Every word should earn its keep

As mentioned in previous posts, one of my many bugbears is the use of words in news stories that don't earn their keep. Flowery language is OK, even welcome on gossip pages, or blogs, but not in news.

JD and I keep a selection of these redundancies in our black museum; some have been published here. But this very day I was presented with: "He had lent his licence temporarily." The OED confirms that lend means: "grant to someone the use of something on the understanding that it will be returned". The redundant qualifier was duly chucked over the side.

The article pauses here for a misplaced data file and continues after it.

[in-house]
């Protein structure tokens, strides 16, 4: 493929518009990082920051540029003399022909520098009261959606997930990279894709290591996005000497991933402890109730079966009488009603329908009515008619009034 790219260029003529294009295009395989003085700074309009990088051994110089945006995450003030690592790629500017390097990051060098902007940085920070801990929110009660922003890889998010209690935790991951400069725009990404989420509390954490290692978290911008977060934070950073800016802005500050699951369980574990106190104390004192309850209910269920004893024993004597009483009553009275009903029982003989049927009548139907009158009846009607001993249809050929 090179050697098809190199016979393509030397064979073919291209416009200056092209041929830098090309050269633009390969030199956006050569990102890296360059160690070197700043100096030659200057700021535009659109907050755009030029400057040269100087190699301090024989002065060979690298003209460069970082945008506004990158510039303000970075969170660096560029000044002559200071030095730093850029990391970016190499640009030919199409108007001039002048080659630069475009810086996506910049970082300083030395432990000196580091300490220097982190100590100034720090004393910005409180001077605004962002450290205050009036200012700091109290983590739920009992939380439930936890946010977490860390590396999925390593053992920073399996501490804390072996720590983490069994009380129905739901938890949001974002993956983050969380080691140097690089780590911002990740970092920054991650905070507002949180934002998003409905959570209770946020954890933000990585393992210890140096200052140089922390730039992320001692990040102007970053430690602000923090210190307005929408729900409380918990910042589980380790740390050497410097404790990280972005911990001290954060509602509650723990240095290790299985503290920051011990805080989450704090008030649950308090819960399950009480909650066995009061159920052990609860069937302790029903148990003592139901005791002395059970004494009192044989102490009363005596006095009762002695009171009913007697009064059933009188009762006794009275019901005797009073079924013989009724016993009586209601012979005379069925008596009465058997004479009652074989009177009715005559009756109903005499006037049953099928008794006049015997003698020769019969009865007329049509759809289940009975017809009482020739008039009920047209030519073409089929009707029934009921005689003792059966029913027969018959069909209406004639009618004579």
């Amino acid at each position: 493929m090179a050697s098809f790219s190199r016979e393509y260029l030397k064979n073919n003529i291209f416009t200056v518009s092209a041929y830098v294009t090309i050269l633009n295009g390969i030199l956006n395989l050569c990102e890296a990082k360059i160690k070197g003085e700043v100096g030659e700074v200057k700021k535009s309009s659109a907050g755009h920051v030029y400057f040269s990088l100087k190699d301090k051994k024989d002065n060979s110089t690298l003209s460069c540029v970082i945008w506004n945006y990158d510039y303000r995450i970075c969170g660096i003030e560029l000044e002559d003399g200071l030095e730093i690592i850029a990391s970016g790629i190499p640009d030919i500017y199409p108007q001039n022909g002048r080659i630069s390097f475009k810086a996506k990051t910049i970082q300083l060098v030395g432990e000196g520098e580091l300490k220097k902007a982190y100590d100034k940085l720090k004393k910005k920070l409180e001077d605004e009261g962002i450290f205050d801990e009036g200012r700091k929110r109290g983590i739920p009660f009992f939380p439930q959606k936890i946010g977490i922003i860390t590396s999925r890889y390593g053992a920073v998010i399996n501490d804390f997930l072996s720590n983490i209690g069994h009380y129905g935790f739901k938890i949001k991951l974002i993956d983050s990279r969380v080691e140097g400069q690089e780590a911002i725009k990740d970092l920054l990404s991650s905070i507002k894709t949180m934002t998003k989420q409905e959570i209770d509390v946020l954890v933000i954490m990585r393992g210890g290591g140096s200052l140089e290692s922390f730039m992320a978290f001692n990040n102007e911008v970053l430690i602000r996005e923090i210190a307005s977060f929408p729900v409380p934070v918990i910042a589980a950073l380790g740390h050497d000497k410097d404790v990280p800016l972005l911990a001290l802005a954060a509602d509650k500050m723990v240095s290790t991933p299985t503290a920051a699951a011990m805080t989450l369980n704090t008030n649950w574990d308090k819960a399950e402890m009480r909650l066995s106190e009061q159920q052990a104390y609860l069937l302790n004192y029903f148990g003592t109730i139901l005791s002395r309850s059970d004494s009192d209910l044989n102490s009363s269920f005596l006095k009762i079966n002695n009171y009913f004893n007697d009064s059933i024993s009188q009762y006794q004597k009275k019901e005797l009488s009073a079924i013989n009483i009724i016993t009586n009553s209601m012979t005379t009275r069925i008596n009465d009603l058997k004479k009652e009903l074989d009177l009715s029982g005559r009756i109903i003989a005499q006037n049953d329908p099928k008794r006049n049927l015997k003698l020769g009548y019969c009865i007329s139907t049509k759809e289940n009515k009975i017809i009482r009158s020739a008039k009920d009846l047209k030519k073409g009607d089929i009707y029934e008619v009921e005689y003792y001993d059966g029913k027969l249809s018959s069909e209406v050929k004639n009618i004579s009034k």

I was happier, the story was happier, the author didn't notice the difference. Which is why they pay JD and I a pittance to ply our trade in the engine room.

2 comments:

terrycollmann said...

Right. So what are you going to do about distinguishing between a temporary loan, a long-term loan and the sort of "permanent loan" that is common when giving something valuable to a museum?

JD said...

Terry, although I agree with the gist of your comment, I think most people would assume that a loan is temporary unless there is evidence to suggest otherwise. Therefore it may be necessary to say 'permanent loan' where it would be unnecessary to say 'temporary loan'. Without having the full context of Apus' quote, it is difficult to say whether this is the case here.